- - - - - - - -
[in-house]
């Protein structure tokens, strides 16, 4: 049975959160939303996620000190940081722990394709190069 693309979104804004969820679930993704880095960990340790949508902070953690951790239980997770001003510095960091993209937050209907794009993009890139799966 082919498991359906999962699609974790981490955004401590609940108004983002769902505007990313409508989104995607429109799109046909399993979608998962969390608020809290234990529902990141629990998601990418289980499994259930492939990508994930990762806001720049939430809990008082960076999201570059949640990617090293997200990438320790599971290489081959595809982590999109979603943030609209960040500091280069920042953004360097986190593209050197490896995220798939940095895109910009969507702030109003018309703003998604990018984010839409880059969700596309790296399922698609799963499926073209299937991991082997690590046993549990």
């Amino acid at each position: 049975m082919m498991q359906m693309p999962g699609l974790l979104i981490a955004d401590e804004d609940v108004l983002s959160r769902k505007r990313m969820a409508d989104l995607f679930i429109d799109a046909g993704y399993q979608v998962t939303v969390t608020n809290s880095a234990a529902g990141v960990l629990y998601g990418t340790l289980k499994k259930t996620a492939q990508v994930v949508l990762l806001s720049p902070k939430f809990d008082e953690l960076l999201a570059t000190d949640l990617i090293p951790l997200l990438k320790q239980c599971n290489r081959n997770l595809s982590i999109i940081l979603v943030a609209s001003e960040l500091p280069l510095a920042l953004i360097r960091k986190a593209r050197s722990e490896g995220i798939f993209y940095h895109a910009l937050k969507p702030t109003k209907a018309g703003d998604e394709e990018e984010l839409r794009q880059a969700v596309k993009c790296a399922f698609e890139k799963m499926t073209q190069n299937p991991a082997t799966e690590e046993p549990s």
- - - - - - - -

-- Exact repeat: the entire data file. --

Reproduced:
[in-house]
């Protein structure tokens, strides 16, 4: 049975959160939303996620000190940081722990394709190069 693309979104804004969820679930993704880095960990340790949508902070953690951790239980997770001003510095960091993209937050209907794009993009890139799966 082919498991359906999962699609974790981490955004401590609940108004983002769902505007990313409508989104995607429109799109046909399993979608998962969390608020809290234990529902990141629990998601990418289980499994259930492939990508994930990762806001720049939430809990008082960076999201570059949640990617090293997200990438320790599971290489081959595809982590999109979603943030609209960040500091280069920042953004360097986190593209050197490896995220798939940095895109910009969507702030109003018309703003998604990018984010839409880059969700596309790296399922698609799963499926073209299937991991082997690590046993549990």
């Amino acid at each position: 049975m082919m498991q359906m693309p999962g699609l974790l979104i981490a955004d401590e804004d609940v108004l983002s959160r769902k505007r990313m969820a409508d989104l995607f679930i429109d799109a046909g993704y399993q979608v998962t939303v969390t608020n809290s880095a234990a529902g990141v960990l629990y998601g990418t340790l289980k499994k259930t996620a492939q990508v994930v949508l990762l806001s720049p902070k939430f809990d008082e953690l960076l999201a570059t000190d949640l990617i090293p951790l997200l990438k320790q239980c599971n290489r081959n997770l595809s982590i999109i940081l979603v943030a609209s001003e960040l500091p280069l510095a920042l953004i360097r960091k986190a593209r050197s722990e490896g995220i798939f993209y940095h895109a910009l937050k969507p702030t109003k209907a018309g703003d998604e394709e990018e984010l839409r794009q880059a969700v596309k993009c790296a399922f698609e890139k799963m499926t073209q190069n299937p991991a082997t799966e690590e046993p549990s």